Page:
Money Wellness
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category iconcost of living
calendar icon08 Apr 2024

State pension rises by 8.5% today- what is the triple lock?

The state pension is rising today by 8.5% because of the triple lock.

 This essentially means that pensioners receive an amount designed to keep up with rising prices or wage increases.

This increase is the second-ever largest rise in the state pension rate.

An 8.5% rise would see payments rise by:

  • £221.20 per week for the new State Pension (up from £203.85)
  • £169.50 per week for the basic State Pension (up from £156.20)

What’s the state pension?

The state pension is a regular payment from the government that most people claim in later life.

State pension comes in two tiers – the basic state pension and new state pension.  

The basic state pension is paid to those who reached state pension age before April 2016, and the new state pension is for those who reached it after April 2016.

Men and women born between 6 October, 1954 and 5 April, 1960 start getting their pension at the age of 66.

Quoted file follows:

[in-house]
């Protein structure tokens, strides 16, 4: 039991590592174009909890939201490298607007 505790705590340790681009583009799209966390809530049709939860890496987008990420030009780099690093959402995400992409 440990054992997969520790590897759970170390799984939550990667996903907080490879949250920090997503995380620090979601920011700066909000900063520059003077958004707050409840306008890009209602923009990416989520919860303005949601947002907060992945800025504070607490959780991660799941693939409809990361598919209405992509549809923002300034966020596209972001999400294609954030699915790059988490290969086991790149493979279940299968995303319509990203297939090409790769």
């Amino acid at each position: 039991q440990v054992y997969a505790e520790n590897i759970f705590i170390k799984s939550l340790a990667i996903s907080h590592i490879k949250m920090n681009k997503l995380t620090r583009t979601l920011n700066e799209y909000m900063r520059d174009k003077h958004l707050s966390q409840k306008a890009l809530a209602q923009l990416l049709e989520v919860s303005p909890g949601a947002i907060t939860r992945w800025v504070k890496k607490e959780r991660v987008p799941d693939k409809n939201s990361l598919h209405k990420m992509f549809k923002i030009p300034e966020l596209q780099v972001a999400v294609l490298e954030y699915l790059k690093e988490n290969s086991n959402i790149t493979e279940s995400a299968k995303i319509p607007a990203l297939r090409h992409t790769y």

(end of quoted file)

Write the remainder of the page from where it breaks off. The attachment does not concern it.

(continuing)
But for people born after this date, the state pension age is increasing:

  • a gradual rise to 67 for those born on or after 5 April, 1960
  • a gradual rise to 68 between 2044 and 2046 for those born on or after 5 April, 1977

If you claim the state pension, you may also be entitled to pension credit and other associated benefits to top up your income.

What’s the triple lock?

The triple lock is a government guarantee that state pensions grow each year in line with whichever is the highest out of the following three measurements:

  • The average growth measured from May to July compared to the previous year
  • The consumer prices index (CPI) measured in the year from September
  • Or 2.5%

In its 2019 election manifesto, the Conservative party said it would keep the triple lock in place for the duration of this parliament, which ends in 2024.

The triple lock may be even more important to future generations. Younger people are less likely to have the security of financial salary workplace pensions and will be more dependant on other sources of income (including the state pension).


Avatar of Lydia Bell-Jones

Lydia Bell-Jones

With a background in banking, Lydia has been writing professionally for over five years. She is passionate about helping people improve their personal finances and has a particular interest in the connection between money and mental health.

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